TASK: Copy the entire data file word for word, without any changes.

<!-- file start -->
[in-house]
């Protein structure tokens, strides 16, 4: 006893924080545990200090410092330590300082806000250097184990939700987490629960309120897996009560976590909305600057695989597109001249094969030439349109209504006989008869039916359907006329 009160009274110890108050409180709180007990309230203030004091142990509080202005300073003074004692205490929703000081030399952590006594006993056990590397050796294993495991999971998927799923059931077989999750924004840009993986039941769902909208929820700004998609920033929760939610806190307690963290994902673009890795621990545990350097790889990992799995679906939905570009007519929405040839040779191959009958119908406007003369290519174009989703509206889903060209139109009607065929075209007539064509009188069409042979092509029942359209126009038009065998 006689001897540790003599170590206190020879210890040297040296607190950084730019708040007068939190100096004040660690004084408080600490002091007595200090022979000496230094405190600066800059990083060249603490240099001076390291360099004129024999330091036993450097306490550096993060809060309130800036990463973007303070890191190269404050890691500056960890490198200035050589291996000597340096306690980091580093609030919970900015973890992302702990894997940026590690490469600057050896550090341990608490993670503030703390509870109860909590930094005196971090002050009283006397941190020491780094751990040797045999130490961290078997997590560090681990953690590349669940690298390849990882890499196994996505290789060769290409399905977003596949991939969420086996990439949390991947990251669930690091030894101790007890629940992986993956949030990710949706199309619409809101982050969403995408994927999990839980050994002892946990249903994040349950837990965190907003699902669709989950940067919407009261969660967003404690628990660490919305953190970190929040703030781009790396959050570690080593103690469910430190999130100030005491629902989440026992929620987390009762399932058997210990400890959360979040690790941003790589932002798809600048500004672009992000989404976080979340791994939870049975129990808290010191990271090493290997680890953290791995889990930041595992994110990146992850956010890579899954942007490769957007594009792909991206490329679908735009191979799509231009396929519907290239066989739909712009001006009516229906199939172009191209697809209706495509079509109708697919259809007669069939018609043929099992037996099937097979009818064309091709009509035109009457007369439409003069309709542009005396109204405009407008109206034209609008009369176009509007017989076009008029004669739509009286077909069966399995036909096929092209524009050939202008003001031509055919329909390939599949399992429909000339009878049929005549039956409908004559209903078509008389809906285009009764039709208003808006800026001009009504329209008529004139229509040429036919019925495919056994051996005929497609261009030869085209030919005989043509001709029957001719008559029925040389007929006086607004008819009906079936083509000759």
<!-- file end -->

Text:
[in-house]
């Protein structure tokens, strides 16, 4: 006893924080545990200090410092330590300082806000250097184990939700987490629960309120897996009560976590909305600057695989597109001249094969030439349109209504006989008869039916359907006329 009160009274110890108050409180709180007990309230203030004091142990509080202005300073003074004692205490929703000081030399952590006594006993056990590397050796294993495991999971998927799923059931077989999750924004840009993986039941769902909208929820700004998609920033929760939610806190307690963290994902673009890795621990545990350097790889990992799995679906939905570009007519929405040839040779191959009958119908406007003369290519174009989703509206889903060209139109009607065929075209007539064509009188069409042979092509029942359209126009038009065998 006689001897540790003599170590206190020879210890040297040296607190950084730019708040007068939190100096004040660690004084408080600490002091007595200090022979000496230094405190600066800059990083060249603490240099001076390291360099004129024999330091036993450097306490550096993060809060309130800036990463973007303070890191190269404050890691500056960890490198200035050589291996000597340096306690980091580093609030919970900015973890992302702990894997940026590690490469600057050896550090341990608490993670503030703390509870109860909590930094005196971090002050009283006397941190020491780094751990040797045999130490961290078997997590560090681990953690590349669940690298390849990882890499196994996505290789060769290409399905977003596949991939969420086996990439949390991947990251669930690091030894101790007890629940992986993956949030990710949706199309619409809101982050969403995408994927999990839980050994002892946990249903994040349950837990965190907003699902669709989950940067919407009261969660967003404690628990660490919305953190970190929040703030781009790396959050570690080593103690469910430190999130100030005491629902989440026992929620987390009762399932058997210990400890959360979040690790941003790589932002798809600048500004672009992000989404976080979340791994939870049975129990808290010191990271090493290997680890953290791995889990930041595992994110990146992850956010890579899954942007490769957007594009792909991206490329679908735009191979799509231009396929519907290239066989739909712009001006009516229906199939172009191209697809209706495509079509109708697919259809007669069939018609043929099992037996099937097979009818064309091709009509035109009457007369439409003069309709542009005396109204405009407008109206034209609008009369176009509007017989076009008029004669739509009286077909069966399995036909096929092209524009050939202008003001031509055919329909390939599949399992429909000339009878049929005549039956409908004559209903078509008389809906285009009764039709208003808006800026001009009504329209008529004139229509040429036919019925495919056994051996005929497609261009030869085209030919005989043509001709029957001719008559029925040389007929006086607004008819009906079936083509000759």